Here is the beginning of the first paragraph:

On January 9, 2009, then President-elect Barack Obama announced, in what was to be a departure from Bush administration era “war-on-terror” tactics: "I was clear throughout this campaign and was clear throughout this transition that under my administration the United States does not torture.”

And here is the beginning of the second paragraph:

While it is essential that the truth be revealed regarding the systematic torture of detainees under the Bush administration, it is equally essential that we recognize the claim that President Obama ended torture as the myth that it is. Under President Obama, the United States continued to imprison individuals in Afghan detention facilities fully aware of the systematic torture that takes place.

Yes, indeed - which also is one of my reasons to completely give up on Obama, indeed already in 2009 (for my father and grandfather were tortured by the Nazis).

There is considerably more under the last dotted link.

5. European Voters Deliver the Revenge of the Nation-State

The next item is an article by David Llewellyn-Smith, that I found on Naked Capitalism but that originates on MacroBusiness:

This starts as follows:

European elections are in the process of delivering huge swings extremes of the Left and Right extreme. From the Financial Times:

[Long quotation you may check out yourself]
These results are enough to complicate but not derail the European project, for now.

Yes. This is here mostly because of the recent European elections, that I skipped, as indeed is usual for me since 1971, although it seems most Europeans agree with me on Europe, at least to the extent that they do not consider it worth voting for.

Also, it is likely that this is the main reason the extreme left and - especially - the extreme right did get so many votes: few voted.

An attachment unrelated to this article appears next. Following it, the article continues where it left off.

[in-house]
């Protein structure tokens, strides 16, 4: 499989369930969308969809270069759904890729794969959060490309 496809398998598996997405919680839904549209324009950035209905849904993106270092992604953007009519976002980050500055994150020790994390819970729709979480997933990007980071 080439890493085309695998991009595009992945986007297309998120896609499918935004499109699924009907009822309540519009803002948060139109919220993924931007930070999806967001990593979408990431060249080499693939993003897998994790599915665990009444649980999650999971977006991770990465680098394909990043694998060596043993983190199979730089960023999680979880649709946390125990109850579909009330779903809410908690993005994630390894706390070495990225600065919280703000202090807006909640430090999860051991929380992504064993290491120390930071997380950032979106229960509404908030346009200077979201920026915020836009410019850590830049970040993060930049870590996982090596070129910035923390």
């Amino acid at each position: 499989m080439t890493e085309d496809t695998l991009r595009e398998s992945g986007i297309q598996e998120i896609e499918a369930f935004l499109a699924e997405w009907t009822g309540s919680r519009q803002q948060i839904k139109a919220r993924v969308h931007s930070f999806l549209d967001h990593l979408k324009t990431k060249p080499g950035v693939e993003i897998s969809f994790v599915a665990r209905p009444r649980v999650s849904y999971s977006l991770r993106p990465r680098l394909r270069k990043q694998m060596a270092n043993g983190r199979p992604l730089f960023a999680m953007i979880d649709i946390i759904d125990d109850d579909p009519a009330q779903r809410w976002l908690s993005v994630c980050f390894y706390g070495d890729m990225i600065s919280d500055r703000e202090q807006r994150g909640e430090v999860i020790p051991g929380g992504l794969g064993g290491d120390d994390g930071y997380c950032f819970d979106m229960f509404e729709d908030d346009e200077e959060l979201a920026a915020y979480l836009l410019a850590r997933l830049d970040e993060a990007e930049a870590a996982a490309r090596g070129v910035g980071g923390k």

6. On the crisis series - 1

Finally, I want to say a few things about the crisis series, that I will spread over several issues of Nederlog, whence the number 1 in the title of this item.

First, I started with it on September 1, 2008, which is almost 6 years ago, and there are now at least 510 entries in it, that are listed in three indexes: index 1, index 2 and index 3.

Second, while the first 82 Nederlogs that are all or mostly about the crisis are in Dutch, the rest is in English, and the main reason the first 82 are not in English is that I did rarely write in English in Nederlog between 2004 (when Nederlog started: the site exists since 1996) and 2010 (when I started to write for Phoenix Rising, that I ended in the beginning of May 2010, when I also removed everything I had written there).

These days I almost only write in English, though there are a few exceptions: my autobiography is in Dutch, as is almost everything dealing with the Dutch writer Multatuli.

The reason for me to write in English is mostly that the things I write are more accessible: By far the most hits on my sites are from non-Dutch, while I write  and speak English as easily as I write and speak Dutch, and I normally prefer English because most of the literature I've read also was in English rather than Dutch or any other language. (Also, I talked English for years, in England, Holland and Norway, because three of the women I've lived with were not Dutch, and two were native English speakers.)